Posts

Showing posts from September, 2016

The Catfishing Murders of East Tennessee by Dennis Brooks: A Book Review

Too Pretty to Live: The Catfishing Murders of East Tennessee A Book Review Brooks, D. (2016). Too Pretty to Live; The Catfishing Murders of East Tennessee. New York: Diversion Publishing. The term “Catfish” has become well known in the last few years with the rise of the MTV series of the same name, so much so that in 2014 it was added to the Merriam-Webster dictionary (Highfill, 2014). Defined as a person who utilizes false social networking accounts for deceptive purposes, Jenelle Potter upped the ante from deception to double murder (Highfill, 2014; Brooks, 2016). The case began with the senseless murders of couple Billy Payne, age 36 and Billie Jean Hayworth, age 26 on January 31, 2012. The couple was found shot to death in their home with Billie Jean still clutching her surviving child Tyler. What started as a senseless murder quickly became an unbelievingly tangled mess of fact and fiction woven together by the sociopathic mind of Jenelle Potter. Due to previous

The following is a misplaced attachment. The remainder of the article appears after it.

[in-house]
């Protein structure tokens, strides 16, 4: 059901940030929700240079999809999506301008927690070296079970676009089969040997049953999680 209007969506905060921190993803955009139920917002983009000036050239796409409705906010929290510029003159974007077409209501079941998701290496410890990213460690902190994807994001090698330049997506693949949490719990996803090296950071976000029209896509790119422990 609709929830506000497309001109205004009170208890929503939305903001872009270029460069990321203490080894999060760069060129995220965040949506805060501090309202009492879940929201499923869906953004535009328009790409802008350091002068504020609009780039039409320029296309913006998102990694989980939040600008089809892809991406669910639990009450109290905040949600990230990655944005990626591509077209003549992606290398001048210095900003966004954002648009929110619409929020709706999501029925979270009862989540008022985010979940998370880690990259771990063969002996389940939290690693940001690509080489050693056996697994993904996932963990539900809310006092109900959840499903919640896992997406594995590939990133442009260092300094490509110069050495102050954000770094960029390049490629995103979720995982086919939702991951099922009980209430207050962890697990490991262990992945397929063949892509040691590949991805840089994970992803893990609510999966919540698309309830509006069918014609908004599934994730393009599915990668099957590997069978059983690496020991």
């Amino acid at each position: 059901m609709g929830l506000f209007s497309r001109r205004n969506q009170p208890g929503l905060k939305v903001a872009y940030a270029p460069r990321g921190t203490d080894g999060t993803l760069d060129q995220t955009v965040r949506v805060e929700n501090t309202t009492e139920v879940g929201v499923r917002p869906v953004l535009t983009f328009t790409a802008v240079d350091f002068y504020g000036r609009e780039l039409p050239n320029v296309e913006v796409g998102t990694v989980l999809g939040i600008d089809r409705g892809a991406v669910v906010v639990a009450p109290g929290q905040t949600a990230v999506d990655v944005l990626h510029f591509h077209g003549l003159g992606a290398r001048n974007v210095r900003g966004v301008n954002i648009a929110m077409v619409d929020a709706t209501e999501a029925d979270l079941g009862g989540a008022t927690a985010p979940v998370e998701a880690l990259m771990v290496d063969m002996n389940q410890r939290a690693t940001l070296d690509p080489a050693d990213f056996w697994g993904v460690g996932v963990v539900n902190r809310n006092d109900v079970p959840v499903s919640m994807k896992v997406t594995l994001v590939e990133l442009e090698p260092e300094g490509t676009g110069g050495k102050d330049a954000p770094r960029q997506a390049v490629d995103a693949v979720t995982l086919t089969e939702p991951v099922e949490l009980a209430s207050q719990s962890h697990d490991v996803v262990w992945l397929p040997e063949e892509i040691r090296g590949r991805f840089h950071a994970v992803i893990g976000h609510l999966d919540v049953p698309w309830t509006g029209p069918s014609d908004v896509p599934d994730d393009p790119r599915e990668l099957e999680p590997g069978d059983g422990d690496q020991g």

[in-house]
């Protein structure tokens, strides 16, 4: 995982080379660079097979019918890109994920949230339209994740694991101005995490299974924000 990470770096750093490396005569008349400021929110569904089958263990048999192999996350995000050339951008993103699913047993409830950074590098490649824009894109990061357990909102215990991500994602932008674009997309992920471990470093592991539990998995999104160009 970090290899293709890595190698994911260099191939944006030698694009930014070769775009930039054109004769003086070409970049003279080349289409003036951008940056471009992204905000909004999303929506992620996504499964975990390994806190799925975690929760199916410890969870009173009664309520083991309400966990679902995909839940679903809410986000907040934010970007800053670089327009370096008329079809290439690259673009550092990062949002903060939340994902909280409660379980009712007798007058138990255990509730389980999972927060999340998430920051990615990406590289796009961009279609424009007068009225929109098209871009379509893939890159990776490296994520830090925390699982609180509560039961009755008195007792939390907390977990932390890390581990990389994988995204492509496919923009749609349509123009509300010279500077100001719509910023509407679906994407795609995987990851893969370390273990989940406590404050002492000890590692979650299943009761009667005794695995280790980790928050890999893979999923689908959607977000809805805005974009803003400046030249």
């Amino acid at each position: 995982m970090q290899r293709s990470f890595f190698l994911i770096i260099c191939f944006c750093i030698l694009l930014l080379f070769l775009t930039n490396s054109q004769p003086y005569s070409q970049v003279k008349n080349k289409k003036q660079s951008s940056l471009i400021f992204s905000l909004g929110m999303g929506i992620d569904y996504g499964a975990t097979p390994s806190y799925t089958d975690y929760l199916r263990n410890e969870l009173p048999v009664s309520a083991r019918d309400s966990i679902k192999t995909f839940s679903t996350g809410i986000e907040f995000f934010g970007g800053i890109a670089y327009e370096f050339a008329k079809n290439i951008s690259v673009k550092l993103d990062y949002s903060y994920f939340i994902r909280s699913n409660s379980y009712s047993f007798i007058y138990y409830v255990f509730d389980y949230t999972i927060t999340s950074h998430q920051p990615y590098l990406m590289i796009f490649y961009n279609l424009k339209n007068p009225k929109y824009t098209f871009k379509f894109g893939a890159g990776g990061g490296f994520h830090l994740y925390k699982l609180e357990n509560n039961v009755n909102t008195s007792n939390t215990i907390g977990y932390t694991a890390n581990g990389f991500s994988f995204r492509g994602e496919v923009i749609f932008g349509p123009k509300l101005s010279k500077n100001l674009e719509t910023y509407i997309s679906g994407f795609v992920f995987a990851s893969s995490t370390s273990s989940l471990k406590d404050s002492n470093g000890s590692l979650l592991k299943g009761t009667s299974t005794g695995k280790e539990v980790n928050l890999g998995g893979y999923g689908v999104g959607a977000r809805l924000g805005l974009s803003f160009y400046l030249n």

The Historical Plight of the Battered Wife

Throughout history society has largely ignored the plight of the battered wife, oftentimes even blaming her for her plight (Martin, 1976). In fact, Martin (1976) points out that many see the battered wife as a conspirator with the “media, police, the social scientists, the social reformers, and the social workers” to keep the issue of domestic violence hidden. In primitive society women held an equal if not higher status than their male counterparts (Martin, 1976). This changed however due largely in part to the switch from polygamous lifestyles to a “pairing” based on monogamy. Interestingly enough, even the speculation behind how and when spousal abuse became the standard has consistently been attributed to women. Martin (1976) reports that women’s desire for protection caused their complete subjugation to men. Once “pairing marriage” became the norm, men took control of the home and all those within it were seen as his property (Martin, 1976). It was common practice for women to